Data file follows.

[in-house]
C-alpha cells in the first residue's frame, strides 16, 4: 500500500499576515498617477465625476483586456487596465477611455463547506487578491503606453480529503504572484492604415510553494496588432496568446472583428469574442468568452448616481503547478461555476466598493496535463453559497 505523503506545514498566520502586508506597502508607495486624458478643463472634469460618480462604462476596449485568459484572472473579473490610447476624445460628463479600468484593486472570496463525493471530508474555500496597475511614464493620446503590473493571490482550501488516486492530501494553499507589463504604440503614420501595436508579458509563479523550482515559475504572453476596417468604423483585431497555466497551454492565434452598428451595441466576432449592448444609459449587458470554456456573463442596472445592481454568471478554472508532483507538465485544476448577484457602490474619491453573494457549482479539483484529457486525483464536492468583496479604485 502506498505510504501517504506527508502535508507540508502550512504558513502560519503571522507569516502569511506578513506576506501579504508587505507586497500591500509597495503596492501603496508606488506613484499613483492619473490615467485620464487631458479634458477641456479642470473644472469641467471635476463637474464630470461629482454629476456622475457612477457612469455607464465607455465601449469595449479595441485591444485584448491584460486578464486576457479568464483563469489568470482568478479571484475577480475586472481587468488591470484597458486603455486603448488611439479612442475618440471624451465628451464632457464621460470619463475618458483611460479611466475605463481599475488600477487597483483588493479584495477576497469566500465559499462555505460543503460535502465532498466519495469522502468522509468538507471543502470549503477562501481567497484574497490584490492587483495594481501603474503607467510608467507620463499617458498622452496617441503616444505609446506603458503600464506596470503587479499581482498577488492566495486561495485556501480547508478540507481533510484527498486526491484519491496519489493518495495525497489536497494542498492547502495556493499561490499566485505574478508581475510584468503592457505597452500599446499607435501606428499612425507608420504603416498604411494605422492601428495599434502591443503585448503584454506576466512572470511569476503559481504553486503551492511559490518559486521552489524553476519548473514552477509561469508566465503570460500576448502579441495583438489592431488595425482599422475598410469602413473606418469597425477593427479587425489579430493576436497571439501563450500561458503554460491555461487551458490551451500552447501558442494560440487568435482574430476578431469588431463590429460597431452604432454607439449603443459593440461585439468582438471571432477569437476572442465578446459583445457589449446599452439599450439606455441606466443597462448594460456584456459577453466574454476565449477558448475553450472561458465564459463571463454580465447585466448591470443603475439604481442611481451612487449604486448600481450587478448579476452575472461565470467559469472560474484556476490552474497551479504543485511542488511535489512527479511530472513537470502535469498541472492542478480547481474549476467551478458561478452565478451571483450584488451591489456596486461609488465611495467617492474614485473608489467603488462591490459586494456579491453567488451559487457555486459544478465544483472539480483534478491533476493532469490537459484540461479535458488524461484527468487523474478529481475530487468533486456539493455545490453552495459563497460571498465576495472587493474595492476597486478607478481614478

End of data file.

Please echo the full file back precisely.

[in-house]
C-alpha cells in the first residue's frame, strides 16, 4: 500500500499576515498617477465625476483586456487596465477611455463547506487578491503606453480529503504572484492604415510553494496588432496568446472583428469574442468568452448616481503547478461555476466598493496535463453559497 505523503506545514498566520502586508506597502508607495486624458478643463472634469460618480462604462476596449485568459484572472473579473490610447476624445460628463479600468484593486472570496463525493471530508474555500496597475511614464493620446503590473493571490482550501488516486492530501494553499507589463504604440503614420501595436508579458509563479523550482515559475504572453476596417468604423483585431497555466497551454492565434452598428451595441466576432449592448444609459449587458470554456456573463442596472445592481454568471478554472508532483507538465485544476448577484457602490474619491453573494457549482479539483484529457486525483464536492468583496479604485 502506498505510504501517504506527508502535508507540508502550512504558513502560519503571522507569516502569511506578513506576506501579504508587505507586497500591500509597495503596492501603496508606488506613484499613483492619473490615467485620464487631458479634458477641456479642470473644472469641467471635476463637474464630470461629482454629476456622475457612477457612469455607464465607455465601449469595449479595441485591444485584448491584460486578464486576457479568464483563469489568470482568478479571484475577480475586472481587468488591470484597458486603455486603448488611439479612442475618440471624451465628451464632457464621460470619463475618458483611460479611466475605463481599475488600477487597483483588493479584495477576497469566500465559499462555505460543503460535502465532498466519495469522502468522509468538507471543502470549503477562501481567497484574497490584490492587483495594481501603474503607467510608467507620463499617458498622452496617441503616444505609446506603458503600464506596470503587479499581482498577488492566495486561495485556501480547508478540507481533510484527498486526491484519491496519489493518495495525497489536497494542498492547502495556493499561490499566485505574478508581475510584468503592457505597452500599446499607435501606428499612425507608420504603416498604411494605422492601428495599434502591443503585448503584454506576466512572470511569476503559481504553486503551492511559490518559486521552489524553476519548473514552477509561469508566465503570460500576448502579441495583438489592431488595425482599422475598410469602413473606418469597425477593427479587425489579430493576436497571439501563450500561458503554460491555461487551458490551451500552447501558442494560440487568435482574430476578431469588431463590429460597431452604432454607439449603443459593440461585439468582438471571432477569437476572442465578446459583445457589449446599452439599450439606455441606466443597462448594460456584456459577453466574454476565449477558448475553450472561458465564459463571463454580465447585466448591470443603475439604481442611481451612487449604486448600481450587478448579476452575472461565470467559469472560474484556476490552474497551479504543485511542488511535489512527479511530472513537470502535469498541472492542478480547481474549476467551478458561478452565478451571483450584488451591489456596486461609488465611495467617492474614485473608489467603488462591490459586494456579491453567488451559487457555486459544478465544483472539480483534478491533476493532469490537459484540461479535458488524461484527468487523474478529481475530487468533486456539493455545490453552495459563497460571498465576495472587493474595492476597486478607478481614478